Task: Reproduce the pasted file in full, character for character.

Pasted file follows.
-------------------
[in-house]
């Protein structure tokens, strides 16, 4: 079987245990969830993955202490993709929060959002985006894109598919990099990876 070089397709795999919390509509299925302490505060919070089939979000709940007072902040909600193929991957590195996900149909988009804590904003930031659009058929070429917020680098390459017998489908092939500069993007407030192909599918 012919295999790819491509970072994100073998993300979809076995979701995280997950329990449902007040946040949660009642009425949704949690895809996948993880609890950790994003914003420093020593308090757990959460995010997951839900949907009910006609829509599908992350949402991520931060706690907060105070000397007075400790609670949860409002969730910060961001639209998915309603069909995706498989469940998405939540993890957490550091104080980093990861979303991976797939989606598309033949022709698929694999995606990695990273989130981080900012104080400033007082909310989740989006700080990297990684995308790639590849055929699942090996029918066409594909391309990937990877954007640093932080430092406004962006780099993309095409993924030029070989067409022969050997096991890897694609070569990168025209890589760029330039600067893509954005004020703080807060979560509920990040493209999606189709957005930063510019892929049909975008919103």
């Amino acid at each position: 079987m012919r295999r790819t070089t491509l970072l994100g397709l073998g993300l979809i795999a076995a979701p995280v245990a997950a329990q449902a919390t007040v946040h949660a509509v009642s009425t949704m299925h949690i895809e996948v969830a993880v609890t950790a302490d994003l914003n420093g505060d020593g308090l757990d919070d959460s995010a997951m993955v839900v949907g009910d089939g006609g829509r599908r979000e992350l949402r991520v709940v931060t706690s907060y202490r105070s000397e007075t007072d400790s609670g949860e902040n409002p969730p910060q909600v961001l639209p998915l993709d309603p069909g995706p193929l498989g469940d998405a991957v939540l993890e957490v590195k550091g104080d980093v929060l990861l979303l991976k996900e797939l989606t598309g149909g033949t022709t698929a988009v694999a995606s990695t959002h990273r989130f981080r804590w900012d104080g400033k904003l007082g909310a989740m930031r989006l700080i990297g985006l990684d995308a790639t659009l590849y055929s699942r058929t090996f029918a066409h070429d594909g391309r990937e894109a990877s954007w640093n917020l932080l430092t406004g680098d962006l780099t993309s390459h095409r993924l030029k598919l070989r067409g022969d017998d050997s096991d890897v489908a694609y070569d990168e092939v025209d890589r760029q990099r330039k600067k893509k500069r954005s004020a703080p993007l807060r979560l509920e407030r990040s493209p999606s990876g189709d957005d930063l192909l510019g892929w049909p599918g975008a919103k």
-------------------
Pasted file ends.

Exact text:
[in-house]
């Protein structure tokens, strides 16, 4: 079987245990969830993955202490993709929060959002985006894109598919990099990876 070089397709795999919390509509299925302490505060919070089939979000709940007072902040909600193929991957590195996900149909988009804590904003930031659009058929070429917020680098390459017998489908092939500069993007407030192909599918 012919295999790819491509970072994100073998993300979809076995979701995280997950329990449902007040946040949660009642009425949704949690895809996948993880609890950790994003914003420093020593308090757990959460995010997951839900949907009910006609829509599908992350949402991520931060706690907060105070000397007075400790609670949860409002969730910060961001639209998915309603069909995706498989469940998405939540993890957490550091104080980093990861979303991976797939989606598309033949022709698929694999995606990695990273989130981080900012104080400033007082909310989740989006700080990297990684995308790639590849055929699942090996029918066409594909391309990937990877954007640093932080430092406004962006780099993309095409993924030029070989067409022969050997096991890897694609070569990168025209890589760029330039600067893509954005004020703080807060979560509920990040493209999606189709957005930063510019892929049909975008919103």
């Amino acid at each position: 079987m012919r295999r790819t070089t491509l970072l994100g397709l073998g993300l979809i795999a076995a979701p995280v245990a997950a329990q449902a919390t007040v946040h949660a509509v009642s009425t949704m299925h949690i895809e996948v969830a993880v609890t950790a302490d994003l914003n420093g505060d020593g308090l757990d919070d959460s995010a997951m993955v839900v949907g009910d089939g006609g829509r599908r979000e992350l949402r991520v709940v931060t706690s907060y202490r105070s000397e007075t007072d400790s609670g949860e902040n409002p969730p910060q909600v961001l639209p998915l993709d309603p069909g995706p193929l498989g469940d998405a991957v939540l993890e957490v590195k550091g104080d980093v929060l990861l979303l991976k996900e797939l989606t598309g149909g033949t022709t698929a988009v694999a995606s990695t959002h990273r989130f981080r804590w900012d104080g400033k904003l007082g909310a989740m930031r989006l700080i990297g985006l990684d995308a790639t659009l590849y055929s699942r058929t090996f029918a066409h070429d594909g391309r990937e894109a990877s954007w640093n917020l932080l430092t406004g680098d962006l780099t993309s390459h095409r993924l030029k598919l070989r067409g022969d017998d050997s096991d890897v489908a694609y070569d990168e092939v025209d890589r760029q990099r330039k600067k893509k500069r954005s004020a703080p993007l807060r979560l509920e407030r990040s493209p999606s990876g189709d957005d930063l192909l510019g892929w049909p599918g975008a919103k």